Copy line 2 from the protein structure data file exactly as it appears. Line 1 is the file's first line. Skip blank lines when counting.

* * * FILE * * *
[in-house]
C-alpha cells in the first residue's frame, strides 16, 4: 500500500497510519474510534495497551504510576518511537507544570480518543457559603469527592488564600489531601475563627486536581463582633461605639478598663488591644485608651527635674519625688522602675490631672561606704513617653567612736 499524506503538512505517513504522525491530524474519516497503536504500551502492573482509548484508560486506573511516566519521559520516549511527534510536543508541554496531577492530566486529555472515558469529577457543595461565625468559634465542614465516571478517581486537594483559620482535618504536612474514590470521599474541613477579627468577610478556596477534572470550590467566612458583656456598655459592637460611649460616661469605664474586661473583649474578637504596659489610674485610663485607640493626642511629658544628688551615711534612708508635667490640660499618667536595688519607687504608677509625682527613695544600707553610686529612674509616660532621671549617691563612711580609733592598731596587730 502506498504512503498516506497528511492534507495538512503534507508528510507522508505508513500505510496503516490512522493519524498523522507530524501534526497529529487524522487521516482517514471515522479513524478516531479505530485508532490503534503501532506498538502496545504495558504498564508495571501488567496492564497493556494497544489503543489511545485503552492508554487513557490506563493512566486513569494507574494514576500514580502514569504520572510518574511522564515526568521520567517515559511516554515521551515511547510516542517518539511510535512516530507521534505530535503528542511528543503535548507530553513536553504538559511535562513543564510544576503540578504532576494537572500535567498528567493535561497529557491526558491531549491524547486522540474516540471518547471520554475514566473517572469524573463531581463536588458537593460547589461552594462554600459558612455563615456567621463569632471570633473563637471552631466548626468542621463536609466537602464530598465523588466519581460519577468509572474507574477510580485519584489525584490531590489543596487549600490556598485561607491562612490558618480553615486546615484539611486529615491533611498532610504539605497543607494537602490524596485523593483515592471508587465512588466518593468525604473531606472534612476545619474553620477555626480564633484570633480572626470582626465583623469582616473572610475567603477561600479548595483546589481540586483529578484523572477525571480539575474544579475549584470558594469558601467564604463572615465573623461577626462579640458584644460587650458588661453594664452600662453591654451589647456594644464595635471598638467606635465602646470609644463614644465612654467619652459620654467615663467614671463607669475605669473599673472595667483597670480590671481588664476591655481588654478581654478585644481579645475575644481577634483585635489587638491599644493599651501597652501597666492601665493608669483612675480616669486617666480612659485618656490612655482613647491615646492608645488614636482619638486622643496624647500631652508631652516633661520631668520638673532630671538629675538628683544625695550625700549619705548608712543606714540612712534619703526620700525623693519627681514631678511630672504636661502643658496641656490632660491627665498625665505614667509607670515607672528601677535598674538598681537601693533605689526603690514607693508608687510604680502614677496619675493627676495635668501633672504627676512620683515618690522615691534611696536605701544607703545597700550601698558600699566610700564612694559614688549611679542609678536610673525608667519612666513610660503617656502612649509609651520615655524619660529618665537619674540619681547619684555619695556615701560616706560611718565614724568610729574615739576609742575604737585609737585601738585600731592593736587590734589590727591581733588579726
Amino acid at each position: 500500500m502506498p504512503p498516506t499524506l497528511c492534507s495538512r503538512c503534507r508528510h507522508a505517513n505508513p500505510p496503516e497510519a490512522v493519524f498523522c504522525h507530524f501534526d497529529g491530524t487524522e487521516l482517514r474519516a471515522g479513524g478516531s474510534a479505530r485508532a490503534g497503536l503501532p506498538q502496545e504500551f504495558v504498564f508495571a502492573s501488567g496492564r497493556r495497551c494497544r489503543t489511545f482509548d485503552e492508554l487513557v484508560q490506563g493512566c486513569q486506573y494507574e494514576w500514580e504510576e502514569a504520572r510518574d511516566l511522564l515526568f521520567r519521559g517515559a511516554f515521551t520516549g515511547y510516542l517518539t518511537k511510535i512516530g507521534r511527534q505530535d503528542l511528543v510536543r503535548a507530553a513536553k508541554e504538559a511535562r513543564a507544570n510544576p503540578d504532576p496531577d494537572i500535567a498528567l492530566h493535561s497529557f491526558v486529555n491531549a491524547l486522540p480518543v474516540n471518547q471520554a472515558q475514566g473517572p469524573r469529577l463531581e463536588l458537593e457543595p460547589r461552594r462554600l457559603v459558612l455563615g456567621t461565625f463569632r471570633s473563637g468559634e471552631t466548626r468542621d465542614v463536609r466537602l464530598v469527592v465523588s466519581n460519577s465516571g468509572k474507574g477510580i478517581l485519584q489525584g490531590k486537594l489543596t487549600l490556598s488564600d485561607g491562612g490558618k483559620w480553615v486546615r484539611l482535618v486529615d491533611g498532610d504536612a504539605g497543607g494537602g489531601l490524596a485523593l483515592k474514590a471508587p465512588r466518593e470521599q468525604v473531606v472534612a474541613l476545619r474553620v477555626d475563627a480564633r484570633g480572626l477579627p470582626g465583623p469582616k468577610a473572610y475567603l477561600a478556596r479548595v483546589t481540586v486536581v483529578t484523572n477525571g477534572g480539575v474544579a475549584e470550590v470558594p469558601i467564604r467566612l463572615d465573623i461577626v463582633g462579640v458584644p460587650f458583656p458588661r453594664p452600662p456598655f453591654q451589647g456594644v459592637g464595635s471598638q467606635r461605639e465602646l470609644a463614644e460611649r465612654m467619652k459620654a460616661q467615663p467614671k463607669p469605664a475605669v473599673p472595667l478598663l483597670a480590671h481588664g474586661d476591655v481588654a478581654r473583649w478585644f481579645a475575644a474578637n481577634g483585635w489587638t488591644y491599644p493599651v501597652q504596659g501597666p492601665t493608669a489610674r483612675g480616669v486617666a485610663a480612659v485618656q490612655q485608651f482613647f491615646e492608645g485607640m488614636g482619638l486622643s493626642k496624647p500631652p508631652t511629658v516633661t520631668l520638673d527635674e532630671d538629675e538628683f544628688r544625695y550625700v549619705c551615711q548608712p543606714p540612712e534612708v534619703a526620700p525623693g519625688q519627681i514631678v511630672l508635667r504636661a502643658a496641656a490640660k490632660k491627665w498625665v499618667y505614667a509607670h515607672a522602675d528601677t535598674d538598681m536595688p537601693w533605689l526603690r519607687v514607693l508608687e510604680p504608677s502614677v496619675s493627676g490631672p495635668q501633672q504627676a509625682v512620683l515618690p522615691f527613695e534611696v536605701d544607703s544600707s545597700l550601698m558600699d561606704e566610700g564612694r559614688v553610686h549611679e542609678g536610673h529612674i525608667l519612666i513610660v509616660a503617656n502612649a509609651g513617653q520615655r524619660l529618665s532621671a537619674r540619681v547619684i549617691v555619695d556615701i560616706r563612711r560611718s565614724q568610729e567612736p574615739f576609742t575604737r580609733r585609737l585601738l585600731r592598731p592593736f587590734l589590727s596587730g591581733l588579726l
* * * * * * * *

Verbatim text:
C-alpha cells in the first residue's frame, strides 16, 4: 500500500497510519474510534495497551504510576518511537507544570480518543457559603469527592488564600489531601475563627486536581463582633461605639478598663488591644485608651527635674519625688522602675490631672561606704513617653567612736 499524506503538512505517513504522525491530524474519516497503536504500551502492573482509548484508560486506573511516566519521559520516549511527534510536543508541554496531577492530566486529555472515558469529577457543595461565625468559634465542614465516571478517581486537594483559620482535618504536612474514590470521599474541613477579627468577610478556596477534572470550590467566612458583656456598655459592637460611649460616661469605664474586661473583649474578637504596659489610674485610663485607640493626642511629658544628688551615711534612708508635667490640660499618667536595688519607687504608677509625682527613695544600707553610686529612674509616660532621671549617691563612711580609733592598731596587730 502506498504512503498516506497528511492534507495538512503534507508528510507522508505508513500505510496503516490512522493519524498523522507530524501534526497529529487524522487521516482517514471515522479513524478516531479505530485508532490503534503501532506498538502496545504495558504498564508495571501488567496492564497493556494497544489503543489511545485503552492508554487513557490506563493512566486513569494507574494514576500514580502514569504520572510518574511522564515526568521520567517515559511516554515521551515511547510516542517518539511510535512516530507521534505530535503528542511528543503535548507530553513536553504538559511535562513543564510544576503540578504532576494537572500535567498528567493535561497529557491526558491531549491524547486522540474516540471518547471520554475514566473517572469524573463531581463536588458537593460547589461552594462554600459558612455563615456567621463569632471570633473563637471552631466548626468542621463536609466537602464530598465523588466519581460519577468509572474507574477510580485519584489525584490531590489543596487549600490556598485561607491562612490558618480553615486546615484539611486529615491533611498532610504539605497543607494537602490524596485523593483515592471508587465512588466518593468525604473531606472534612476545619474553620477555626480564633484570633480572626470582626465583623469582616473572610475567603477561600479548595483546589481540586483529578484523572477525571480539575474544579475549584470558594469558601467564604463572615465573623461577626462579640458584644460587650458588661453594664452600662453591654451589647456594644464595635471598638467606635465602646470609644463614644465612654467619652459620654467615663467614671463607669475605669473599673472595667483597670480590671481588664476591655481588654478581654478585644481579645475575644481577634483585635489587638491599644493599651501597652501597666492601665493608669483612675480616669486617666480612659485618656490612655482613647491615646492608645488614636482619638486622643496624647500631652508631652516633661520631668520638673532630671538629675538628683544625695550625700549619705548608712543606714540612712534619703526620700525623693519627681514631678511630672504636661502643658496641656490632660491627665498625665505614667509607670515607672528601677535598674538598681537601693533605689526603690514607693508608687510604680502614677496619675493627676495635668501633672504627676512620683515618690522615691534611696536605701544607703545597700550601698558600699566610700564612694559614688549611679542609678536610673525608667519612666513610660503617656502612649509609651520615655524619660529618665537619674540619681547619684555619695556615701560616706560611718565614724568610729574615739576609742575604737585609737585601738585600731592593736587590734589590727591581733588579726